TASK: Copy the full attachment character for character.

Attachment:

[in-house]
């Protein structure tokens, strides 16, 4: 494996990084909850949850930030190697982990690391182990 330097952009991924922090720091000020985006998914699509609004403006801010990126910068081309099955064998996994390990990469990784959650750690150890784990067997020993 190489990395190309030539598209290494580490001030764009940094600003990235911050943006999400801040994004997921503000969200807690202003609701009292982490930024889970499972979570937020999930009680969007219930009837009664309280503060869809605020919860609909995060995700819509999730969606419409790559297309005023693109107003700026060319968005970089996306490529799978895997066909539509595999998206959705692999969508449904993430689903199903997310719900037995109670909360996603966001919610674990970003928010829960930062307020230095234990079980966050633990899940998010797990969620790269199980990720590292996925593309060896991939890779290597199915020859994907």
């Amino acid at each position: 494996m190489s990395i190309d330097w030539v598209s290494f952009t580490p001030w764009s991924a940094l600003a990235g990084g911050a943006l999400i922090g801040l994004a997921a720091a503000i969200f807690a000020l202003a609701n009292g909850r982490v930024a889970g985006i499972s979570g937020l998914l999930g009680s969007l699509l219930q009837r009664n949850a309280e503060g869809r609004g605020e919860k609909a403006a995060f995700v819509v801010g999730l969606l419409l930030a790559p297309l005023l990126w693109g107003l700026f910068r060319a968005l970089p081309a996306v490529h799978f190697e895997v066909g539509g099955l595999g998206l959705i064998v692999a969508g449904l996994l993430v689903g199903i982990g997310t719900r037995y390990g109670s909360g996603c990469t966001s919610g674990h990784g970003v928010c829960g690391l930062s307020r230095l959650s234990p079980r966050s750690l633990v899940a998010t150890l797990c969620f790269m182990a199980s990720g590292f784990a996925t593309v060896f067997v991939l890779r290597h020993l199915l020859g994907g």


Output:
[in-house]
């Protein structure tokens, strides 16, 4: 494996990084909850949850930030190697982990690391182990 330097952009991924922090720091000020985006998914699509609004403006801010990126910068081309099955064998996994390990990469990784959650750690150890784990067997020993 190489990395190309030539598209290494580490001030764009940094600003990235911050943006999400801040994004997921503000969200807690202003609701009292982490930024889970499972979570937020999930009680969007219930009837009664309280503060869809605020919860609909995060995700819509999730969606419409790559297309005023693109107003700026060319968005970089996306490529799978895997066909539509595999998206959705692999969508449904993430689903199903997310719900037995109670909360996603966001919610674990970003928010829960930062307020230095234990079980966050633990899940998010797990969620790269199980990720590292996925593309060896991939890779290597199915020859994907």
């Amino acid at each position: 494996m190489s990395i190309d330097w030539v598209s290494f952009t580490p001030w764009s991924a940094l600003a990235g990084g911050a943006l999400i922090g801040l994004a997921a720091a503000i969200f807690a000020l202003a609701n009292g909850r982490v930024a889970g985006i499972s979570g937020l998914l999930g009680s969007l699509l219930q009837r009664n949850a309280e503060g869809r609004g605020e919860k609909a403006a995060f995700v819509v801010g999730l969606l419409l930030a790559p297309l005023l990126w693109g107003l700026f910068r060319a968005l970089p081309a996306v490529h799978f190697e895997v066909g539509g099955l595999g998206l959705i064998v692999a969508g449904l996994l993430v689903g199903i982990g997310t719900r037995y390990g109670s909360g996603c990469t966001s919610g674990h990784g970003v928010c829960g690391l930062s307020r230095l959650s234990p079980r966050s750690l633990v899940a998010t150890l797990c969620f790269m182990a199980s990720g590292f784990a996925t593309v060896f067997v991939l890779r290597h020993l199915l020859g994907g």